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Ontology-Driven Forms

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In TopBraid we have multiple implementations of input forms that can be used to edit (and search for) instances of a given class. A common question in open systems such as RDF is: given a class (rdf:type), which properties should be listed on an edit form. In theory, any RDF instance can have any property but obviously it would be unhelpful to simply list all.

Our algorithm to determine "relevant properties" for a given class looks at

  • properties with matching rdfs:domain (incl. owl:unionOf domains)
  • properties that have owl:Restrictions on the type (or its superclasses)
  • "inferred" properties based on rdfs:subPropertyOf
  • predicates mentioned in SPIN constraints where ?this is the subject (this includes spl:Argument and spl:Attribute, as well as future shapes)

For our use cases, these conditions have turned out to be suitable heuristics. In TopBraid Composer (which is aimed at advanced users), we allow users to manually add other properties. In our web user interfaces (such as TopBraid EVN) we assume a closed world, but power users can override the default form layouts.

An example screenshot of such a form in TBC is here:


You can see how this form is highlighting SPIN constraint violations (the square must have equal width and height) - it highlights the properties delivered by the CONSTRUCTed spin:ConstraintViolations. Each constraint violation also has a human-readable error message, again constructed by the constraint. This showcases the importance of a structured vocabulary to report constraint violations back (as Dimitris suggested earlier).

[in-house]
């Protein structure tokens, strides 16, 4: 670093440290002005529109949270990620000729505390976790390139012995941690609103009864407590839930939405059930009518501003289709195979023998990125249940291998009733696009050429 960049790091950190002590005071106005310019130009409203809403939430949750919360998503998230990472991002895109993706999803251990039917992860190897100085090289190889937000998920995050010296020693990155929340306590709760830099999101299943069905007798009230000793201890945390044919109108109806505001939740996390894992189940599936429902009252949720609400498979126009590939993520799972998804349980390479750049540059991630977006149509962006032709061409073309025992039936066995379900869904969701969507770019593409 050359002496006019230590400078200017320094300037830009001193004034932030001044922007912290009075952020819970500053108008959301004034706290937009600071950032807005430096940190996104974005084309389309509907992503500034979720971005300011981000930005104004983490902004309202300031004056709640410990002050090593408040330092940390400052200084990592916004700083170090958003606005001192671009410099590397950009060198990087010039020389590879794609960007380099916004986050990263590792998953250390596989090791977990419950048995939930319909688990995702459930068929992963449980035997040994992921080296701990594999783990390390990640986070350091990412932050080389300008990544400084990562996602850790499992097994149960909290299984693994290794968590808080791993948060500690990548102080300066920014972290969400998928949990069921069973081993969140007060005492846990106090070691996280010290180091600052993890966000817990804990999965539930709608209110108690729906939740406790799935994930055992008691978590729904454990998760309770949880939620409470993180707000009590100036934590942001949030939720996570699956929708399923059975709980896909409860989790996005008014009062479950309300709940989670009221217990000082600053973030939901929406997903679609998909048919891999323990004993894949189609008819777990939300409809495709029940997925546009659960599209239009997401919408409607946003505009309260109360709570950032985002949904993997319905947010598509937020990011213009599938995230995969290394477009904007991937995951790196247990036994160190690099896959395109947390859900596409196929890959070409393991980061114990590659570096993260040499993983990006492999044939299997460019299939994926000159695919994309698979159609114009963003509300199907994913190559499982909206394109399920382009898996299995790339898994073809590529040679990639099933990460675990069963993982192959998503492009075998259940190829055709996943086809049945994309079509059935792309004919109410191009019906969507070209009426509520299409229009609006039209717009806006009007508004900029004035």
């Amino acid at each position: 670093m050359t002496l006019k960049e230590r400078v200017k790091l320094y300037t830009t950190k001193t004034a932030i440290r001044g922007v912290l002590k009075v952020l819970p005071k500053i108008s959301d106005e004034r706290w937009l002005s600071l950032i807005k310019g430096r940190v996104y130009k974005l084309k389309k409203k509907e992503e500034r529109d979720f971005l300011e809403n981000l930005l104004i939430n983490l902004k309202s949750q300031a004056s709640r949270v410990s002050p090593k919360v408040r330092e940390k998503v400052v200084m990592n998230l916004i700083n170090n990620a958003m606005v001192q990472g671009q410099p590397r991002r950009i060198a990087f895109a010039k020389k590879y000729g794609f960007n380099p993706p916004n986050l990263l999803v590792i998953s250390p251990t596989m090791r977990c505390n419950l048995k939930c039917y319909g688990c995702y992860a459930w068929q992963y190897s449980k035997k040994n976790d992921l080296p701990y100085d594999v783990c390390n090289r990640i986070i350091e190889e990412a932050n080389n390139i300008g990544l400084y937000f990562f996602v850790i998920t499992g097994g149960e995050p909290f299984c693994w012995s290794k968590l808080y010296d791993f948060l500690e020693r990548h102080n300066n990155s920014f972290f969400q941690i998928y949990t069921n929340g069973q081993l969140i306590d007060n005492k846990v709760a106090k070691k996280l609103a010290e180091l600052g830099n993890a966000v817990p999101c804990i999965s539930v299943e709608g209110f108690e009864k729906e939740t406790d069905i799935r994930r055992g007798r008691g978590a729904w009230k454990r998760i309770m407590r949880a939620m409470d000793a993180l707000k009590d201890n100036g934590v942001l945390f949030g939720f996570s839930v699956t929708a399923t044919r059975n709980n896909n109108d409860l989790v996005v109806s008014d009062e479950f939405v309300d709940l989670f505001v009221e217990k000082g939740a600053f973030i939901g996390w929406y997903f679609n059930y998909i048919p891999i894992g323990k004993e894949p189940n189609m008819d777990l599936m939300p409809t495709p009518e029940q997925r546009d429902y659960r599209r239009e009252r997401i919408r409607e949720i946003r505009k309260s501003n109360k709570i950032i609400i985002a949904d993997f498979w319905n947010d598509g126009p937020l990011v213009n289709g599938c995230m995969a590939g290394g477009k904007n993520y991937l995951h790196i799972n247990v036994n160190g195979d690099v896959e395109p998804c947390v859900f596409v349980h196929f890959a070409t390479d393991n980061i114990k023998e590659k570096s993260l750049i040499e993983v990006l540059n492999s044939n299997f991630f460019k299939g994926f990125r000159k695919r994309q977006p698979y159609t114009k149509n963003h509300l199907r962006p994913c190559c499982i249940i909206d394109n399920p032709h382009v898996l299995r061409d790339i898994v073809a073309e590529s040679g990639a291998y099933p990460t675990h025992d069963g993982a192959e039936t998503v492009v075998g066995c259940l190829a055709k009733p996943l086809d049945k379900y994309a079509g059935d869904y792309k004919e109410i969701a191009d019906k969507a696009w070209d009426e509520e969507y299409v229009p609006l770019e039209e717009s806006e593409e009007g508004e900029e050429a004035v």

The object-oriented structure of SPIN and its inheritance model also allows the constraint checker to determine which constraints it needs to evaluate for a given instance. As a heuristic, it will only execute those constraints that are attached to the types or its superclasses. When executing those, it will pre-bind ?this with the currently selected instance.

The next question is how to determine the allowed values for a property, used to pick a suitable input widget. Our algorithm looks at the obvious candidates:

  • rdfs:ranges
  • owl:allValuesFrom restrictions
  • default range of owl:Datatype/Object properties (xsd:string, owl:Thing)
  • spl:valueType defined by spl:Argument or spl:Attribute
  • future versions would check for whatever Shapes vocabulary gets created

Similarly, for cardinalities (number of allowed values), we look at

  • owl:cardinality restrictions
  • owl:FunctionalProperty (= max 1)
  • spl:Argument (= max 1)
  • future versions would look at Shapes cardinalities

In the following screenshot of one of our web products, the cardinality of "area" has been restricted using a SPIN constraint, so there is no + button.


You can also see different input widgets depending on the value type.

I hope this illustrates how we are already using OWL with closed world semantics, and that OWL ontologies can be mixed and enriched with SPIN constraints. At the same time, a completely functional system to enter instances could also be built without any knowledge of OWL, just using SPIN and its (Shape) templates.